Paypal Given $50 Billion Valuation Ahead Of IPO

Paypal IPO and 50 billion dollar market valuation

The highly anticipated Nasdaq debut of PayPal Holdings Inc’s IPO has given the company a market valuation of $50 billion. The company’s shares rose 5.9 percent in premarket trading on Monday.

The eBay Inc spinoff is expected to expand its business offering to more directly compete with other market leaders including Stripe and Square, and up-and-coming mobile payments options from tech giant Apple, Inc.

The company is also hoping to more openly compete with money transfer services such as Western Union Co. and Moneygram. CEO Dan Shulman told Reuters, “It’s clear that the potential for mobile technology to transform money extends beyond commerce. The vast majority of the world’s 7 billion people lack access to even basic financial services.”

PayPal shares traded at $40.62, up from Friday’s close of $38.35 when the shares were trading on a “when issued” basis.

“PayPal is the gorilla among independent digital payment service providers with more than 160 million active accounts, global scale and brand recognition,” J.P. Morgan analysts said.

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PayPal was founded in the 90s by venture capitalist Peter Thiel, Tesla Motors and SpaceX CEO Elon Musk and several other partners. The company went public in 2002 and was acquired by eBay a short time later for $1.5 billion.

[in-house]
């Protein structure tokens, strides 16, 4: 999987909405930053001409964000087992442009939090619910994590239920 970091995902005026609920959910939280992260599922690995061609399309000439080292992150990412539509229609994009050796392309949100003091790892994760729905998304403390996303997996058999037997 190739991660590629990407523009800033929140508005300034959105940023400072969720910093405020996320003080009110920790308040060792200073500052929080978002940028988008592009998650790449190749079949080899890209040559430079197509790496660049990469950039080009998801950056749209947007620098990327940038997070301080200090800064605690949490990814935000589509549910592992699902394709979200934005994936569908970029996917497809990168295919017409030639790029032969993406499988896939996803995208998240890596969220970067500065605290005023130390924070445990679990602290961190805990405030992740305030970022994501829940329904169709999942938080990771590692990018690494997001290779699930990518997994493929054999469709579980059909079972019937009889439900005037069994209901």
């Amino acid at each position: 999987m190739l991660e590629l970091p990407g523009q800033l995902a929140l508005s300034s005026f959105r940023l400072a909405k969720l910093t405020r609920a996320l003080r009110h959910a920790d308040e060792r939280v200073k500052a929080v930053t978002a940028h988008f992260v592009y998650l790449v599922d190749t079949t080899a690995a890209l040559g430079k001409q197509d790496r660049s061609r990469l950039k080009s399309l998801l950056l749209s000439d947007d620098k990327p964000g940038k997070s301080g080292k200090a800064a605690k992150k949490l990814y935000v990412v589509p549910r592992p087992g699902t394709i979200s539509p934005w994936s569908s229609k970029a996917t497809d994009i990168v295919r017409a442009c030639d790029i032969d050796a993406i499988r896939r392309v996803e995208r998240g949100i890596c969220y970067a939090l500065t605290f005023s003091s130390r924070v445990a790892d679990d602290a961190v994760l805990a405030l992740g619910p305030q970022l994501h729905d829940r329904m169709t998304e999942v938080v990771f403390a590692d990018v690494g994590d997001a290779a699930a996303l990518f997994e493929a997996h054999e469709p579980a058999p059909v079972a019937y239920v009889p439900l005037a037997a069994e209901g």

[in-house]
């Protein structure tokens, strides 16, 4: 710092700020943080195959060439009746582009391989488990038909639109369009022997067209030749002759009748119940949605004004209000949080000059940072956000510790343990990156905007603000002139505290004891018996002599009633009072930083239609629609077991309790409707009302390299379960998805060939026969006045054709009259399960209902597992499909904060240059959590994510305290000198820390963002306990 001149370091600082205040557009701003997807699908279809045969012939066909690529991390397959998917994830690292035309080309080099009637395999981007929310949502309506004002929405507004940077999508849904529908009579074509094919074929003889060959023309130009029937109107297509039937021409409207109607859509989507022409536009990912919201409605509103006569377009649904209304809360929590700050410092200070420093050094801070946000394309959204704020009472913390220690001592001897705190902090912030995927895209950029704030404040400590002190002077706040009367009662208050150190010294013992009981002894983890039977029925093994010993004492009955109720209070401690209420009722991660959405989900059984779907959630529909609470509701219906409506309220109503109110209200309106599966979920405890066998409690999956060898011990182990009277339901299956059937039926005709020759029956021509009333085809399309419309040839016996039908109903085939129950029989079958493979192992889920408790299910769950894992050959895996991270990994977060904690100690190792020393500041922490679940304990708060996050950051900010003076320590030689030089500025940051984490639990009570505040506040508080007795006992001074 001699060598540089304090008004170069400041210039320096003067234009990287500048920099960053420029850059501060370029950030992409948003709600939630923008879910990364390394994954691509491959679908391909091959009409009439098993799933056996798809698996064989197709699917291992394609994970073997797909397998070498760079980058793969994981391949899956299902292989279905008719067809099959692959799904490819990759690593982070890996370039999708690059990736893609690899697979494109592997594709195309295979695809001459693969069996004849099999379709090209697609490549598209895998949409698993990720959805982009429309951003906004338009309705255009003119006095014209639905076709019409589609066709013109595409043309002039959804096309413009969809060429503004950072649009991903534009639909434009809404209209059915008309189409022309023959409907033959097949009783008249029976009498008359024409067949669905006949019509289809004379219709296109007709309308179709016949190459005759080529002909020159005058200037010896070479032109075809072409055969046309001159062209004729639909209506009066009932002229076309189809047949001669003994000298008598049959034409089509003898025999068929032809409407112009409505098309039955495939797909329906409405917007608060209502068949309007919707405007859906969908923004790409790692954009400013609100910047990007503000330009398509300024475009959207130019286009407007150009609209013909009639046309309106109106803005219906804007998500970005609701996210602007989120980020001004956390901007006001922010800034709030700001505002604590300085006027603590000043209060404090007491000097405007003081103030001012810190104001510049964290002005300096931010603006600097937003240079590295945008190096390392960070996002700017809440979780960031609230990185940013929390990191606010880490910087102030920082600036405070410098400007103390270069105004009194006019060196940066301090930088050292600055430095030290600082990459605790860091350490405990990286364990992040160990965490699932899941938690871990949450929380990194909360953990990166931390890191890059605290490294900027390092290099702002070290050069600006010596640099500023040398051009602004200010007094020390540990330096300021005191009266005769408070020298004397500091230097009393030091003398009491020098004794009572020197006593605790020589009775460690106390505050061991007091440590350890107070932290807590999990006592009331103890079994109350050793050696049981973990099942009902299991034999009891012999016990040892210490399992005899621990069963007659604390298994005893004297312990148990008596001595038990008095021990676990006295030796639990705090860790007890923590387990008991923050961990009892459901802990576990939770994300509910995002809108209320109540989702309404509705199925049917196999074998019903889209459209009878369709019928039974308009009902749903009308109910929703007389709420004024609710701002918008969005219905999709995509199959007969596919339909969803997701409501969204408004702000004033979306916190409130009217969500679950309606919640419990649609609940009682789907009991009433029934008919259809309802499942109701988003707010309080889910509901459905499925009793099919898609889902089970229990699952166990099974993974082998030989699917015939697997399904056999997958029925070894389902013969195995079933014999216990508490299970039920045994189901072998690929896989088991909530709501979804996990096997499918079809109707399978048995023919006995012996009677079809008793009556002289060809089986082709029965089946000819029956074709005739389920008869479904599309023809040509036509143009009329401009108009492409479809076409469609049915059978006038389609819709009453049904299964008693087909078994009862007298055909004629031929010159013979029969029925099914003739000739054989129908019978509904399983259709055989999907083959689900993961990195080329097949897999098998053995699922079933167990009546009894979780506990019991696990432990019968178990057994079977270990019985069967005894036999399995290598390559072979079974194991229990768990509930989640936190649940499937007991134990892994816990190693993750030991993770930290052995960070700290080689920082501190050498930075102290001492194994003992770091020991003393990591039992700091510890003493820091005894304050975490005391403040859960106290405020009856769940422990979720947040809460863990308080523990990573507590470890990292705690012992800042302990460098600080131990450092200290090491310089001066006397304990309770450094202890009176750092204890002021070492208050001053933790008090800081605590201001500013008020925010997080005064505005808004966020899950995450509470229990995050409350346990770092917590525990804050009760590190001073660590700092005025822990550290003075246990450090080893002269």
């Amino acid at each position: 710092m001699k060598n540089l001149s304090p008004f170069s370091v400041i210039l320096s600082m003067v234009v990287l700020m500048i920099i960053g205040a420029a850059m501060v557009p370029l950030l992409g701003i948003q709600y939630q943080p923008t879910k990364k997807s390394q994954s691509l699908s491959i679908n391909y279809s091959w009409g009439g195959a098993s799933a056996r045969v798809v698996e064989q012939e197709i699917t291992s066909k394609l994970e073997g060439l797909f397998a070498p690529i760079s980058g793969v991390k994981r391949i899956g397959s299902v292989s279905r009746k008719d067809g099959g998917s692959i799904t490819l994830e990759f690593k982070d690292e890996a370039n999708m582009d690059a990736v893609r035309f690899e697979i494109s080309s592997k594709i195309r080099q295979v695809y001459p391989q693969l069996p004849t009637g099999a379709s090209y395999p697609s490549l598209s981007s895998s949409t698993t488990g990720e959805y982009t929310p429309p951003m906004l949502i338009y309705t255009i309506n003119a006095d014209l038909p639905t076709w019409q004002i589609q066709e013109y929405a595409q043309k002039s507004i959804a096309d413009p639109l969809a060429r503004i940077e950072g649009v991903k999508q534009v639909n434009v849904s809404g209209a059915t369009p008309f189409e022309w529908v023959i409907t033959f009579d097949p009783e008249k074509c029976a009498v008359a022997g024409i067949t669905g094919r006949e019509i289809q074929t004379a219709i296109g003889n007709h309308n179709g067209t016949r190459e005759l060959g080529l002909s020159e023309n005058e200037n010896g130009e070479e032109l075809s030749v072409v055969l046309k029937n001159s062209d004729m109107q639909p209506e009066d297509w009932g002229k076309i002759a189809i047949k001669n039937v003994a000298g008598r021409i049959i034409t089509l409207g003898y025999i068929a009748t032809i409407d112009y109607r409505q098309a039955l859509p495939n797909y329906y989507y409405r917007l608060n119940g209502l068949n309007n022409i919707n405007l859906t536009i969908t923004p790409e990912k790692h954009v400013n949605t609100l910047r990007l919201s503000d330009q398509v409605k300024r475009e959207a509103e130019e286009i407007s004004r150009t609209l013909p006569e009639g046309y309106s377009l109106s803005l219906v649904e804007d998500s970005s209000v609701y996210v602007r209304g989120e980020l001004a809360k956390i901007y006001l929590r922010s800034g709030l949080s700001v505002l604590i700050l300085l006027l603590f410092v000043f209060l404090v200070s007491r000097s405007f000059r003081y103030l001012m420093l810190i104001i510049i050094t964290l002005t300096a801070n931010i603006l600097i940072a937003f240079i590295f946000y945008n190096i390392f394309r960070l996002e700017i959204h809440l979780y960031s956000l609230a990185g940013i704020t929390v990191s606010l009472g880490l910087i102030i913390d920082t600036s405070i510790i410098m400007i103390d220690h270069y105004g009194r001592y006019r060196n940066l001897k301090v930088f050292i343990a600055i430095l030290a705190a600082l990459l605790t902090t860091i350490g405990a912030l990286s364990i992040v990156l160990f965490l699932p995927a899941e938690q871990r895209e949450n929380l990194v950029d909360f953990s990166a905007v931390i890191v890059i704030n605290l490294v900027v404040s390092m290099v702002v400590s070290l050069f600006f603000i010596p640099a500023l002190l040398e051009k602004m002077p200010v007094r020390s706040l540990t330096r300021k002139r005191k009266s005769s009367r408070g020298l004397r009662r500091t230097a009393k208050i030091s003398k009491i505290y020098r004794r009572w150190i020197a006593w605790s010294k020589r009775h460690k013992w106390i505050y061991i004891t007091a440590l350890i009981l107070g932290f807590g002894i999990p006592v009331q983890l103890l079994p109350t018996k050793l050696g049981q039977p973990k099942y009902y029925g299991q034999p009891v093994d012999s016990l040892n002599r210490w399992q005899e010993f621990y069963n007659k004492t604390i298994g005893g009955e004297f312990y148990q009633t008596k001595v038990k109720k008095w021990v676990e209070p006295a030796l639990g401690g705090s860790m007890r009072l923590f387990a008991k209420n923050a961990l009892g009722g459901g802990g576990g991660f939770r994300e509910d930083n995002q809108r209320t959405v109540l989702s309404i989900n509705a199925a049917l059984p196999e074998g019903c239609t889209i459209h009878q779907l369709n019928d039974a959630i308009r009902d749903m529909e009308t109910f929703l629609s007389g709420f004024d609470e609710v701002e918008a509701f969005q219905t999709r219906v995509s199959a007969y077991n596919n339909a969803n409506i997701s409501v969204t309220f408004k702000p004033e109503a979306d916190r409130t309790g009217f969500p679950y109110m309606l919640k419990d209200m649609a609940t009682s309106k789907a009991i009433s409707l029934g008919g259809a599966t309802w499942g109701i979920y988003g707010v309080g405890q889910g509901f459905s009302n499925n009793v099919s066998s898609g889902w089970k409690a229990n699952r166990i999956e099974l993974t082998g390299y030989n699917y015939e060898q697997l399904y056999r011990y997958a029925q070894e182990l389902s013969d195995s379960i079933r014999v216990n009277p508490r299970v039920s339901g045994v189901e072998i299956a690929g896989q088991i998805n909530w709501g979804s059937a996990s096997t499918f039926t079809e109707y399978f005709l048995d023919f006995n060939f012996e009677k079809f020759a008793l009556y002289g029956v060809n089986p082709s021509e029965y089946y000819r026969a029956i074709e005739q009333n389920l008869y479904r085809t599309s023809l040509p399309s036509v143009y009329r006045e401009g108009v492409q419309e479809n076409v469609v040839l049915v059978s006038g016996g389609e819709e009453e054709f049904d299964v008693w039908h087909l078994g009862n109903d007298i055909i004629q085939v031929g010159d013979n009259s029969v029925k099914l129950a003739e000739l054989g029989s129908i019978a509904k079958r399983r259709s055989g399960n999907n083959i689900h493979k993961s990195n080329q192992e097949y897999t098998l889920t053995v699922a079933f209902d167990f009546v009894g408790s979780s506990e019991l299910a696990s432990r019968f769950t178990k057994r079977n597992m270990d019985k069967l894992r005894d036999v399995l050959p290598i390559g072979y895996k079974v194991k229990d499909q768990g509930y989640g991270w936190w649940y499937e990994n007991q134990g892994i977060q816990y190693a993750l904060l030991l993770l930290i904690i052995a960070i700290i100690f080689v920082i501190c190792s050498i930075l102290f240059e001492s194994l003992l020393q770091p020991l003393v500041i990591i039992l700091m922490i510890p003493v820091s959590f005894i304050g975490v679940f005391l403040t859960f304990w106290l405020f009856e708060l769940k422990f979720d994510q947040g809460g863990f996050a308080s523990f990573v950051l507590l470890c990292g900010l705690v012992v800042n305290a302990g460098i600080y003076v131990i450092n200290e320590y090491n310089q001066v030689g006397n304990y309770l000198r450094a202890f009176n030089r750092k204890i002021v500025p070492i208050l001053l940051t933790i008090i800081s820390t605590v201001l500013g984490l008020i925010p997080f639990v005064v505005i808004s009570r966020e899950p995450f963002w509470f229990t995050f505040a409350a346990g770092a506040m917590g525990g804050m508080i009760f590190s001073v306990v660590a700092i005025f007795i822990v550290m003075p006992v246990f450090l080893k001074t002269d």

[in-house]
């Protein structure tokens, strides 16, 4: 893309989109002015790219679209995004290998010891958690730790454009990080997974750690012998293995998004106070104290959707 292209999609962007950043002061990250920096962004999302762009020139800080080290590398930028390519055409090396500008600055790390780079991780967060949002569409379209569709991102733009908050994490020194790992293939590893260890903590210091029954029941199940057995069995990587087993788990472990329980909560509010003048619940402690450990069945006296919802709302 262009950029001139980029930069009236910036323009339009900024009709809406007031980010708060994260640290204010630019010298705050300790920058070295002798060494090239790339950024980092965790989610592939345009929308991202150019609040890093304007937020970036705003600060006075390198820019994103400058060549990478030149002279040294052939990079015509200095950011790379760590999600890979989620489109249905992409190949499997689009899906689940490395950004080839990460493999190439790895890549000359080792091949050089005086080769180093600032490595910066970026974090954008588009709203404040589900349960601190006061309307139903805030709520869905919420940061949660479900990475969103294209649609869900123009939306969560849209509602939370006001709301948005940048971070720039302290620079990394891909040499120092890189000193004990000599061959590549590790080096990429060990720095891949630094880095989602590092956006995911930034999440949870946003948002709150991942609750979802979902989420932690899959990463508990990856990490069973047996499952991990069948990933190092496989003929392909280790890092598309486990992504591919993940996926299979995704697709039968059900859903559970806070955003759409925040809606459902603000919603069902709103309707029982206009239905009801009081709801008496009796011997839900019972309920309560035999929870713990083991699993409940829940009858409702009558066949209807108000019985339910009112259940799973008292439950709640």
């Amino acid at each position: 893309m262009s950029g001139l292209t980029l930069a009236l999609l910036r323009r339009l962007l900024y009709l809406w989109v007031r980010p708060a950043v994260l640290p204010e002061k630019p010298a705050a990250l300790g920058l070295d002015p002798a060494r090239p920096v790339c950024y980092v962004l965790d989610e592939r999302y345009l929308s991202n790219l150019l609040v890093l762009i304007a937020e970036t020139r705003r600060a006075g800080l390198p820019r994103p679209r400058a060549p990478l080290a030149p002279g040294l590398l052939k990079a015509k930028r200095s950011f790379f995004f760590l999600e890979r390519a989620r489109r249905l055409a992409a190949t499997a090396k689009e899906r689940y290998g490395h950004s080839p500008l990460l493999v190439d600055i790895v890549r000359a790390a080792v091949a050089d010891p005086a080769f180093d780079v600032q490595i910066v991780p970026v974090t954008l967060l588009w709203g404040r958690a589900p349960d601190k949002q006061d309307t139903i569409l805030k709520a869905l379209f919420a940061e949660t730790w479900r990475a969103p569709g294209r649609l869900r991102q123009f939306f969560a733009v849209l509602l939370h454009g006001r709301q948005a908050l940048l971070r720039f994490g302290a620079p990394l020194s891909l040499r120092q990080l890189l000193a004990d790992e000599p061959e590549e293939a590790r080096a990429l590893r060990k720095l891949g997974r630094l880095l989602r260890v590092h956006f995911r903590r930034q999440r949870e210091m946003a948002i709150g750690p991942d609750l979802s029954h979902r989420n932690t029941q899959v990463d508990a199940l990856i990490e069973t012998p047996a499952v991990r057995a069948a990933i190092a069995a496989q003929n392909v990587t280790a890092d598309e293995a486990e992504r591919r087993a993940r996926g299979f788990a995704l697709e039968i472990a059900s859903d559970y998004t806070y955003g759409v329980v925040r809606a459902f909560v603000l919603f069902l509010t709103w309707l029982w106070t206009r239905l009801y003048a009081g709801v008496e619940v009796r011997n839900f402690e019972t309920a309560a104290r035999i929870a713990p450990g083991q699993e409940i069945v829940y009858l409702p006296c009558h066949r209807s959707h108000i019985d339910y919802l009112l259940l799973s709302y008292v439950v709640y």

BMO capital Markets analysts said they expected investors to value PayPal relative to Visa Inc (V.N) and MasterCard Inc (MA.N), but added that PayPal had a relatively low EBITDA margin profile – 27 percent versus 60-70 percent for the two credit card giants.

In the meantime, PayPal is faced with the uphill battle of attracting users who have vastly changed their engagement in recent years. More buyers are moving to mobile payments, and in turn, they are using mobile-first applications to complete their payments.

Written by Peter Mondrose

Peter Mondrose

Peter Mondrose is the Editor-In-Chief at BusinessPundit. He received his degree in Economics in 1998 and a second degree in Journalism in 2004. He has served as a financial adviser, market trader, and freelance journalist for the last 11 years. When he's not investigating market conditions and reporting on workplace news, he can be found traveling with his wife, dog, and laptop. He can be reached at